U.S. men's soccer prepares for historic game in Cuba
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- culture an traditions
- North America
- United States
- 09 / 04 / 2008
"We want to take the next place, taking a leading role in the Caribbean ahead of Trinidad & Tobago, Costa Rica and Guatemala," Fanz recently told the German media.
The Cubans dropped a 3-1 home decision to Trinidad on Aug.20, so Fanz and his team will have plenty of work cut out for themselves when they host the U.S. in a vital World Cup qualifier Saturday at 8 p.m. (ESPN Classic, Galavision).
"These boys are hungry," Fanz said. "They want to play at a World Cup."
Fanz, who respects the Americans, realizes it will be difficult to win.
"We will try to cause trouble to the U.S.," he said. "They are the most professional team. We probably can not stop them, but we can make it difficult to them to build up their game. Our aim is not focused on the result, but on our own quality of play.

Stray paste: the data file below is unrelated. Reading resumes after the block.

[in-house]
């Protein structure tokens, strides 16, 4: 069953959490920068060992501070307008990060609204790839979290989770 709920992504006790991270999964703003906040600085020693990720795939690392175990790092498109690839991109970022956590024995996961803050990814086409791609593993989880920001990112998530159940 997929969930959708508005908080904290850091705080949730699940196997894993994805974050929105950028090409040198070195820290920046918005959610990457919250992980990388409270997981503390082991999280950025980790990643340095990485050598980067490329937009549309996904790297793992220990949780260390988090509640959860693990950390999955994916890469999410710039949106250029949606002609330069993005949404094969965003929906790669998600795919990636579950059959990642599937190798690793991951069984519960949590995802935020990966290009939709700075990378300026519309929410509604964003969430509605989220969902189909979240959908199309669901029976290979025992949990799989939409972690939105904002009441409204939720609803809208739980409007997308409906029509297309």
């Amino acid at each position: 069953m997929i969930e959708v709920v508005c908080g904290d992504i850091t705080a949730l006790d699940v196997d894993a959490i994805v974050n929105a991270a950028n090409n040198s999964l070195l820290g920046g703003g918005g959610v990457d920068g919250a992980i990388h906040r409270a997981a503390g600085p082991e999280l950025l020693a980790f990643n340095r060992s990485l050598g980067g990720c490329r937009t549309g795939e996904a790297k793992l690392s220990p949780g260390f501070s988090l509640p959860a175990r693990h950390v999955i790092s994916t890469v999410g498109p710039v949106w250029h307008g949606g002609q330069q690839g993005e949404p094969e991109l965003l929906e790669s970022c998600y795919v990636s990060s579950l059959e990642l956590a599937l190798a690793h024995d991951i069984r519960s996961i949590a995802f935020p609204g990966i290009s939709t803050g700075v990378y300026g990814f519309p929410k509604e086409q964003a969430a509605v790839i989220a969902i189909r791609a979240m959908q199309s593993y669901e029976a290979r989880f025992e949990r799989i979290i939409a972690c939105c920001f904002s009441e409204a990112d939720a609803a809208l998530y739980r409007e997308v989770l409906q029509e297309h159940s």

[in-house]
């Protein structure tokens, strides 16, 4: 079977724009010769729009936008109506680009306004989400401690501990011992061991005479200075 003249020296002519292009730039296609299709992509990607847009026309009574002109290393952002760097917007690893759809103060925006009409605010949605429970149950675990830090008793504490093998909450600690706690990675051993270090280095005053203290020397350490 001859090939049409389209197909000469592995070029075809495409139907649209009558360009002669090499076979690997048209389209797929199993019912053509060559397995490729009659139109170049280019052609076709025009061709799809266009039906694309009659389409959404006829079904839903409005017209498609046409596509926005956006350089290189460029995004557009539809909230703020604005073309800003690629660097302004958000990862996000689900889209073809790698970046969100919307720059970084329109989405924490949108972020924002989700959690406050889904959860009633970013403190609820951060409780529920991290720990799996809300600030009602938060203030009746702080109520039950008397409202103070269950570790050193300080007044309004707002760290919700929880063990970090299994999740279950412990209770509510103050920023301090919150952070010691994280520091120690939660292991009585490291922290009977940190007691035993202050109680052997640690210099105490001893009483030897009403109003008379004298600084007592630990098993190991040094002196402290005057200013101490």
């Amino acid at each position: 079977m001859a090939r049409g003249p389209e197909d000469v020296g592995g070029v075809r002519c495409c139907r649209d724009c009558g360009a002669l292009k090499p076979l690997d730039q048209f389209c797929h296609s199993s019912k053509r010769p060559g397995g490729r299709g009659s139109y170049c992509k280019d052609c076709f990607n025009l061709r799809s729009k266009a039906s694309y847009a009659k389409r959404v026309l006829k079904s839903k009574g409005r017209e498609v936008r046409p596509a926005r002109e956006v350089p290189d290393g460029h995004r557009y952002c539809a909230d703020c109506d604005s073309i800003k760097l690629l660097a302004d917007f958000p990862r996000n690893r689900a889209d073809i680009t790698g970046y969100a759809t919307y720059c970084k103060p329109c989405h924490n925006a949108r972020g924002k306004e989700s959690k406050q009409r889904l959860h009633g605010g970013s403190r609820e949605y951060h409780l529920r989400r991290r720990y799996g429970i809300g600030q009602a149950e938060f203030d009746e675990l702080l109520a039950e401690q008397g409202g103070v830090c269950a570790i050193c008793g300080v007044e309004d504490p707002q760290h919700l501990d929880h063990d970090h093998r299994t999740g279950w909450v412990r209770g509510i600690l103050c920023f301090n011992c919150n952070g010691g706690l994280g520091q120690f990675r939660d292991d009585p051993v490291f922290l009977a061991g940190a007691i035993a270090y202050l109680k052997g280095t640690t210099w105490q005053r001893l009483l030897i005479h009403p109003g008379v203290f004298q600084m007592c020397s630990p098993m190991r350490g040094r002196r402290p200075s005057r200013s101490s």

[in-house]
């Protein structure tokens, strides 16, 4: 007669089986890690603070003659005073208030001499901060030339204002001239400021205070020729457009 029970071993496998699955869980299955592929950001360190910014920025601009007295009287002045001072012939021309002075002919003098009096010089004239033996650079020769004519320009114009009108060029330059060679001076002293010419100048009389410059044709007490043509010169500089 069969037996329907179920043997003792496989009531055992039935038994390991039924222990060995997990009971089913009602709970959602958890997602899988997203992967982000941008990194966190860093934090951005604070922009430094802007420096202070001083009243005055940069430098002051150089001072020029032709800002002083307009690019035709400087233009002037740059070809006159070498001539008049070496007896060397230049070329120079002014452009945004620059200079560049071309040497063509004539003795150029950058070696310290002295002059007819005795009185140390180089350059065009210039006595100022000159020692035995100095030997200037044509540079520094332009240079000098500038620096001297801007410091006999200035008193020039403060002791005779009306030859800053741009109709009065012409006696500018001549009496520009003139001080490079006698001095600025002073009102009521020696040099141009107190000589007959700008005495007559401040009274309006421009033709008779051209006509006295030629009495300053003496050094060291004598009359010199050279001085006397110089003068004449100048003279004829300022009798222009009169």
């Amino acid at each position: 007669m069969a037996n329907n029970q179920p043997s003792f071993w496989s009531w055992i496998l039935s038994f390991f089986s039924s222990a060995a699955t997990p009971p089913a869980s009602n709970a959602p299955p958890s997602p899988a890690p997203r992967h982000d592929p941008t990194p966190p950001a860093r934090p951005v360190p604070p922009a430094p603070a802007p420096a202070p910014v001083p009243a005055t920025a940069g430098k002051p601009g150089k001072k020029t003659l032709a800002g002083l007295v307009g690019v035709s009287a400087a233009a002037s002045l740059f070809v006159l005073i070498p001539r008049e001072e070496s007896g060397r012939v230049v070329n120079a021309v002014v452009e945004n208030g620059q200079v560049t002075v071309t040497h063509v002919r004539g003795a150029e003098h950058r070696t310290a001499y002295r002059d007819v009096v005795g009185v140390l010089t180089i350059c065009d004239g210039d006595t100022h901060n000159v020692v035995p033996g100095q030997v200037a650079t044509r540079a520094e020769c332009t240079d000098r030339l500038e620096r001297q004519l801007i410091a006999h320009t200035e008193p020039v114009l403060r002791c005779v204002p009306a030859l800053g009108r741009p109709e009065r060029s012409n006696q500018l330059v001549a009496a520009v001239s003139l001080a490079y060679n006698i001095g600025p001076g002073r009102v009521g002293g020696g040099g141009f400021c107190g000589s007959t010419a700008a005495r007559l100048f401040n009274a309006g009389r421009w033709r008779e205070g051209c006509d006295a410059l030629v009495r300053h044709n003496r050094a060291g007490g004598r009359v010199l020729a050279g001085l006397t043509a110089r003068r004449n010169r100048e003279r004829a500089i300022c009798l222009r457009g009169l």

"To play the U.S. will not only be a big challenge, but a highlight in Cuban soccer."
Fanz, 54, expects a big crowd at Pedro Marrero Stadium in Havana. He added that Cuban president Raoul Castro, who replaced his ailing brother Fidel in February, is expected to watch the game.
"I don't think that there will (be) any problems," he said, adding that he didn't think the game will be used for political purposes.
Fanz's German club, German Bonner SC, loaned him to the Cuba Soccer Association in February. He is not being paid by Cuba, except for travel and living expenses.
Baseball is the favorite sport in Cuba, but Fanz said he has seen a rise in the quality of play and spectator interest. Soccer aficionados have nicknamed the team the Lions of the Caribbean, he said.
"Soccer is on the way to become a people's game," he added. "Baseball is still No.1, but soccer is coming close already. The self confidence is rising."